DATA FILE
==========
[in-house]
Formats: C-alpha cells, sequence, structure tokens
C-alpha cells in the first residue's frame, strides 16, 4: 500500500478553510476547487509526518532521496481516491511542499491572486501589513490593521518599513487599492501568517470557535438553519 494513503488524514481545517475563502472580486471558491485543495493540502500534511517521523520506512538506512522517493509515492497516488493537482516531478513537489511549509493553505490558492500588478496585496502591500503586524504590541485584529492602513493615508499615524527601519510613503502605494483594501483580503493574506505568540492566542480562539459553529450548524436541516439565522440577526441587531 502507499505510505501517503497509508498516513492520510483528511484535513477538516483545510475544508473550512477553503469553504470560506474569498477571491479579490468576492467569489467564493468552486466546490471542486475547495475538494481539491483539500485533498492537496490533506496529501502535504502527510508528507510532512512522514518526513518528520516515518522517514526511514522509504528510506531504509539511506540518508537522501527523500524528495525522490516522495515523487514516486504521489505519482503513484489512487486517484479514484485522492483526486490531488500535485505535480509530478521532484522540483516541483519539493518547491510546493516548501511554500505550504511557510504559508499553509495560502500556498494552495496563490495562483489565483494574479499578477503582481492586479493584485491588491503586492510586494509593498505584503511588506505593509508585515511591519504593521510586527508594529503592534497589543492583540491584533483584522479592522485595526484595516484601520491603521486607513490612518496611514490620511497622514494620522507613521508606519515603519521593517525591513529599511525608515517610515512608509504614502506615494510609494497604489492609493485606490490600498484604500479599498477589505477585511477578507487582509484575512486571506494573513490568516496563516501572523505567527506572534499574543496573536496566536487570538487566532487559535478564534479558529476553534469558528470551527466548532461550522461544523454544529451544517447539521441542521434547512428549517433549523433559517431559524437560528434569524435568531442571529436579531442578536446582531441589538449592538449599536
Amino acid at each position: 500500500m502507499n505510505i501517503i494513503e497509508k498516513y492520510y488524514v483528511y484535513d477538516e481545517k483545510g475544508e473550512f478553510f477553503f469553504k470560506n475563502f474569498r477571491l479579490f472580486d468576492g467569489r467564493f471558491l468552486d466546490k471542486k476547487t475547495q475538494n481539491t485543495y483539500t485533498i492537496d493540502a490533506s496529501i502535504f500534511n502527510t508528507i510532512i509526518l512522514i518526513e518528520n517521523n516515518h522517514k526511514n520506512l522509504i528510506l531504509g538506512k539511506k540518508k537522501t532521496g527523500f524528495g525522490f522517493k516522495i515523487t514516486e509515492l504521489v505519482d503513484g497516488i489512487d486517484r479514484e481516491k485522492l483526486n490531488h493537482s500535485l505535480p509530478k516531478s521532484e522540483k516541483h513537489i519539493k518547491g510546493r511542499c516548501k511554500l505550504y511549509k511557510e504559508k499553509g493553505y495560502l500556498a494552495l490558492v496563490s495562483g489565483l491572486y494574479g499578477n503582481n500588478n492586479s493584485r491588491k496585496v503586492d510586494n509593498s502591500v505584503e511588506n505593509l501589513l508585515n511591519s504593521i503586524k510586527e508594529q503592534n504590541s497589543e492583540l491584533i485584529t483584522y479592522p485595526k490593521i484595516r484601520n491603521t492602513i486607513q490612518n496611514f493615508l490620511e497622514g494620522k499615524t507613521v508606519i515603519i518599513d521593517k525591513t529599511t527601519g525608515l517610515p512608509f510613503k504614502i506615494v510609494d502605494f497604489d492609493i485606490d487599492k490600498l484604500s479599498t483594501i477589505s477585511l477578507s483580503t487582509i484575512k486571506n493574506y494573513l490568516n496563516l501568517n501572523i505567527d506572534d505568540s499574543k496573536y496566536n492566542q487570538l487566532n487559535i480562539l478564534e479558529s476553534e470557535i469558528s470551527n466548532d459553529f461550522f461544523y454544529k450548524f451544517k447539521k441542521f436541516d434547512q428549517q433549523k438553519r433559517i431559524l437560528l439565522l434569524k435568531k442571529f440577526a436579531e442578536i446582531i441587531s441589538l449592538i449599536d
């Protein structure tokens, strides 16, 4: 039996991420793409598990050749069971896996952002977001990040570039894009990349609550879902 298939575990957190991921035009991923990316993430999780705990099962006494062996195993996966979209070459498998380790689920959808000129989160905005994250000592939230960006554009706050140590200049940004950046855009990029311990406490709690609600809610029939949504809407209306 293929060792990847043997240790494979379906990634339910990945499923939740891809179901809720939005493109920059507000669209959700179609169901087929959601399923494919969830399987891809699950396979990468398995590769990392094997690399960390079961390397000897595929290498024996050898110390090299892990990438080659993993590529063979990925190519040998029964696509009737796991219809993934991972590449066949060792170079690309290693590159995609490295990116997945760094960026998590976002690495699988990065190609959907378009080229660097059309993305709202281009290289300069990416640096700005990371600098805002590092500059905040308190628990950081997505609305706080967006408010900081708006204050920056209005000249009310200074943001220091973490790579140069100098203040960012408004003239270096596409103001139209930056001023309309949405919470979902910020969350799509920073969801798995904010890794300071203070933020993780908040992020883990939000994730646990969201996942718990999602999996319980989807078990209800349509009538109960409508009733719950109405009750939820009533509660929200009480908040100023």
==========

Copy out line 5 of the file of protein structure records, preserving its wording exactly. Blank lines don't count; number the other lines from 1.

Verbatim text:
């Protein structure tokens, strides 16, 4: 039996991420793409598990050749069971896996952002977001990040570039894009990349609550879902 298939575990957190991921035009991923990316993430999780705990099962006494062996195993996966979209070459498998380790689920959808000129989160905005994250000592939230960006554009706050140590200049940004950046855009990029311990406490709690609600809610029939949504809407209306 293929060792990847043997240790494979379906990634339910990945499923939740891809179901809720939005493109920059507000669209959700179609169901087929959601399923494919969830399987891809699950396979990468398995590769990392094997690399960390079961390397000897595929290498024996050898110390090299892990990438080659993993590529063979990925190519040998029964696509009737796991219809993934991972590449066949060792170079690309290693590159995609490295990116997945760094960026998590976002690495699988990065190609959907378009080229660097059309993305709202281009290289300069990416640096700005990371600098805002590092500059905040308190628990950081997505609305706080967006408010900081708006204050920056209005000249009310200074943001220091973490790579140069100098203040960012408004003239270096596409103001139209930056001023309309949405919470979902910020969350799509920073969801798995904010890794300071203070933020993780908040992020883990939000994730646990969201996942718990999602999996319980989807078990209800349509009538109960409508009733719950109405009750939820009533509660929200009480908040100023």